British Paranormal Society: Time out of Mind from Mike Mignola, Chris Roberson, and Andrea Mutti has the perfect horror setup and a team that can execute it. Mignola and Chris are no strangers to horror, and this time they introduce us to two members of the British Paranormal Society, Simon and Honora, as they investigate the strange goings-on in a small village called Noxton. On the surface, Noxton seems like an ordinary and quaint little village. However, as we dive deeper with Simon and Honora into unraveling the mysteries, we learn the strange and dark things hiding under the surface.
Simon and Honora belong to the British Paranormal Society, each having their own expertise. Simon is in search of his missing lab assistant, while Honora is here to investigate a peculiar annual festival at Noxton. As they interact further with the locals, secrets begin to unravel that entangle the two subplots, ultimately putting them both in danger. Saying more would spoil the plot, so I will instead focus on two things – the ideas and the execution.
The story wastes no time introducing doubt that not everything about Noxton is as innocent as it appears. Noxton feels particularly inspired by Innsmouth from Lovecraftian tales. The plot even derives inspiration from The Color out of Space. The execution of this sort of story needs a slow burn where the strangeness of the place slowly comes to a boil until the protagonists are faced with the true horror of this place. This is challenging to execute, particularly in comics.
The first challenge is that the user decides the speed of the narrative. Secondly, we need to set the mood as something that seems right but slightly askew and then progressively deteriorate that. Artist Andrea Mutti and colorist Lee Loughridge succeed in doing this in scenes that take place at night and especially in the early pages of the comic. Andrea especially does well in setting the period as the early 1900s. I loved Lee’s colors when they used a limited color palette. However, the line art needed to be rougher and relied more on heavier blacks and texture. The colors in daytime scenes appear too bright and saturated, even in indoor scenes. This makes it difficult to maintain the mood of doom and gloom that would make the setting effective.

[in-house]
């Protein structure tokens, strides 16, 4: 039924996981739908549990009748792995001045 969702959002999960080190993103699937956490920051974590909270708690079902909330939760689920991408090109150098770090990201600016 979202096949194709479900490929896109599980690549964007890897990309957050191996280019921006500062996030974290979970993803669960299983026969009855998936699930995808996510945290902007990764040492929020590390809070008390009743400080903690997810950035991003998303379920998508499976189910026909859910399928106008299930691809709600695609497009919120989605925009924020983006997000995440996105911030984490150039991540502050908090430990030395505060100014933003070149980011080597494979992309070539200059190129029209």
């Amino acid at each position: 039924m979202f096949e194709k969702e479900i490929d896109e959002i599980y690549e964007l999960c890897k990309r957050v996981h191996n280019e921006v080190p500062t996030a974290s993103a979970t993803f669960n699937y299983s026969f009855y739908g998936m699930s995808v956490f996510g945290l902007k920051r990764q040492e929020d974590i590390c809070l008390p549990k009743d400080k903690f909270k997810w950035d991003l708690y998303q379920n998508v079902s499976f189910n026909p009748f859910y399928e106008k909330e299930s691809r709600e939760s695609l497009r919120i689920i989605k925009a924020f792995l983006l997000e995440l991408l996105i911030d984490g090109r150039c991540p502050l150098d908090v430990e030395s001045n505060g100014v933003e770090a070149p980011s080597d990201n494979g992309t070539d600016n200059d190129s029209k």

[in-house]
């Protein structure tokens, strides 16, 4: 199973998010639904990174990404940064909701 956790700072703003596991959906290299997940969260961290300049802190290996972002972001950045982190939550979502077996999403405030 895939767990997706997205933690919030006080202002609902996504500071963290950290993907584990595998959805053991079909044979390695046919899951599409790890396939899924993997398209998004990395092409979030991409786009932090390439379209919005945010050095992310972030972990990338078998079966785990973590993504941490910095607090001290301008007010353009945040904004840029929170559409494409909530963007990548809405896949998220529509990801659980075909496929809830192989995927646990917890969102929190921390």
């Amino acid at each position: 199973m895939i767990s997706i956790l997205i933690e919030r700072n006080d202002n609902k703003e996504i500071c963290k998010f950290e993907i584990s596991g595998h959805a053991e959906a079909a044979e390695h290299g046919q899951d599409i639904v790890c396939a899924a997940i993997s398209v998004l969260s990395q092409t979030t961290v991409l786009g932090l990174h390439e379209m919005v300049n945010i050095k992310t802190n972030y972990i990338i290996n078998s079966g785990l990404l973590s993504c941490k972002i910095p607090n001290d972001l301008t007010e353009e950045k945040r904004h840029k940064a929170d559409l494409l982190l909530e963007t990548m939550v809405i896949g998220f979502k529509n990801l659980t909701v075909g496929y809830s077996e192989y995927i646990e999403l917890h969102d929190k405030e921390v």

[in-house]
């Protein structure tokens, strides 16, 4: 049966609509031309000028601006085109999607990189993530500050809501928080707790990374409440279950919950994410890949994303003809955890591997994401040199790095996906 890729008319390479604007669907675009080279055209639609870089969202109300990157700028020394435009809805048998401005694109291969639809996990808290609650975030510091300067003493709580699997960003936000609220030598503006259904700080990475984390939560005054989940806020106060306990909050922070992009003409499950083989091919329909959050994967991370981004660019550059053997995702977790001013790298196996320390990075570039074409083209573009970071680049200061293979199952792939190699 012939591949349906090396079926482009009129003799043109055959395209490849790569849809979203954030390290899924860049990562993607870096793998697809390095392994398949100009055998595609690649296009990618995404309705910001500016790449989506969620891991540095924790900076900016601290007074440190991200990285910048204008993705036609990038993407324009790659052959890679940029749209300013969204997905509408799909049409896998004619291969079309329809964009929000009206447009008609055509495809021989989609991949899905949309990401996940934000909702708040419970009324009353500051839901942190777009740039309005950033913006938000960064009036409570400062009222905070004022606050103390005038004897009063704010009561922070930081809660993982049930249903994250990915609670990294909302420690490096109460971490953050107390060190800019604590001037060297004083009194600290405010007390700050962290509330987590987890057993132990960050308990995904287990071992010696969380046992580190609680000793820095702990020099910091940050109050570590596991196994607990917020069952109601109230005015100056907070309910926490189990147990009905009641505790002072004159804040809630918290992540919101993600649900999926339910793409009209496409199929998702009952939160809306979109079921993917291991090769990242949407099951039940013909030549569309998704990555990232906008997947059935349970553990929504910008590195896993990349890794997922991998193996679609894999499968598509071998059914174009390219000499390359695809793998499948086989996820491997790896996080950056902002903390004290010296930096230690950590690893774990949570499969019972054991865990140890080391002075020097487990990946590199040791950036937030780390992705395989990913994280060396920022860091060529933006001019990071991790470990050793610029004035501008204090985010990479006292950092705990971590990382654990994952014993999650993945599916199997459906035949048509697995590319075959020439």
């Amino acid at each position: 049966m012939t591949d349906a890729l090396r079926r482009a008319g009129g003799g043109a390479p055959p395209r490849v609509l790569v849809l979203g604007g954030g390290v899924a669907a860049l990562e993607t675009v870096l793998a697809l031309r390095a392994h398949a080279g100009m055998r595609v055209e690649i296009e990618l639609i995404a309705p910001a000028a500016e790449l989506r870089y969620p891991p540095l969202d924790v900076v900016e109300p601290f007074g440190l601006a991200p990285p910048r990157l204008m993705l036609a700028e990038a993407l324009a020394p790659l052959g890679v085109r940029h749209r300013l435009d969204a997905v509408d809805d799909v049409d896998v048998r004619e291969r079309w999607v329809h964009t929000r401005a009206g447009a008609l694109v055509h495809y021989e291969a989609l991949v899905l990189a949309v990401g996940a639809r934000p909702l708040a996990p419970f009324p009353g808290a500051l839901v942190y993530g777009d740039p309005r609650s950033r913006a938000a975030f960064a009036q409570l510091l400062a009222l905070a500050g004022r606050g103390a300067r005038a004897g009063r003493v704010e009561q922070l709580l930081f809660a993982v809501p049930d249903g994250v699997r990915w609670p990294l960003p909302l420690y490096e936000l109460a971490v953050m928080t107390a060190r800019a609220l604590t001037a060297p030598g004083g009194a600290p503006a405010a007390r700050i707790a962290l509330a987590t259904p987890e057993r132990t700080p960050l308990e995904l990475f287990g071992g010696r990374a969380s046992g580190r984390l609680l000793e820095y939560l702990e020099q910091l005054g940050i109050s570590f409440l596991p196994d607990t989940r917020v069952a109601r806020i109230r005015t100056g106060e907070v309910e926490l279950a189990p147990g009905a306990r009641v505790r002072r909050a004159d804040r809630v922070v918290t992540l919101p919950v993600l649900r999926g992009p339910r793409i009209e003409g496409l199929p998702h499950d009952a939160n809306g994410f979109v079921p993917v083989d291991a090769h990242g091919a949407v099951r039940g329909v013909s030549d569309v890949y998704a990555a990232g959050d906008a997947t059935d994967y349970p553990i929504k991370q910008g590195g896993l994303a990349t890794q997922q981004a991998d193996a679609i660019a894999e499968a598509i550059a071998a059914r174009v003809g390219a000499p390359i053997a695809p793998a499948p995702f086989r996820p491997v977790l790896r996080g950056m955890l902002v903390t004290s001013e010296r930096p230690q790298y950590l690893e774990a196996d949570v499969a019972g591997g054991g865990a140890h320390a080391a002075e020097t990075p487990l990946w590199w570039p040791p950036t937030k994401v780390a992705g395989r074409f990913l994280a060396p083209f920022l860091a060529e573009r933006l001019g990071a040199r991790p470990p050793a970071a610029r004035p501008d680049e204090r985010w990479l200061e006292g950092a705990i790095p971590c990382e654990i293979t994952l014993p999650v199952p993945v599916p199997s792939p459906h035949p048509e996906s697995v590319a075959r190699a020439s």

The second challenge is creating tense character interactions. However, the interactions are very cliche. There are also no secondary characters set up to have a larger presence throughout the story, which would make it easier to realize the gradual descent. Andrea does great when depicting close-up expressions of characters, and I wish it was done more often to heighten the tension, especially in interactions. On the whole, I feel the creators relied too much on our familiarity with the trope of sinister communities and rituals, which have been enjoying a re-emergence in horror stories recently. The shorthand works in setting up what to expect, but it fails to make us feel that.
Having two mysteries tied to one another and characters with specialized skills is a brilliant idea. It allows the characters to split up and move their subplots forward and bring it all together in the end. The plot does a good job of this, and I look forward to seeing more adventures from these characters as well as any future characters introduced to their team. The only gripe I have is that there needs to be character development for the protagonists. There was the opportunity given they have different enough skill sets and are coming at the mystery with different motivations, Simon’s being personal and Honora’s being goal oriented. However, this can be forgiven, given the short length of the story.
If you are looking for an interesting horror mystery team up with a team that has the chops to deliver, I would recommend following the British Paranormal Society. Ultimately this is a great start to something that can be an interesting team series. I would love to see more unique horror mystery takes on popular pulp stories, and entirely new stories. I am also excited thinking about the future possibilities of tying up with the greater Hellboy and BPRD mythos.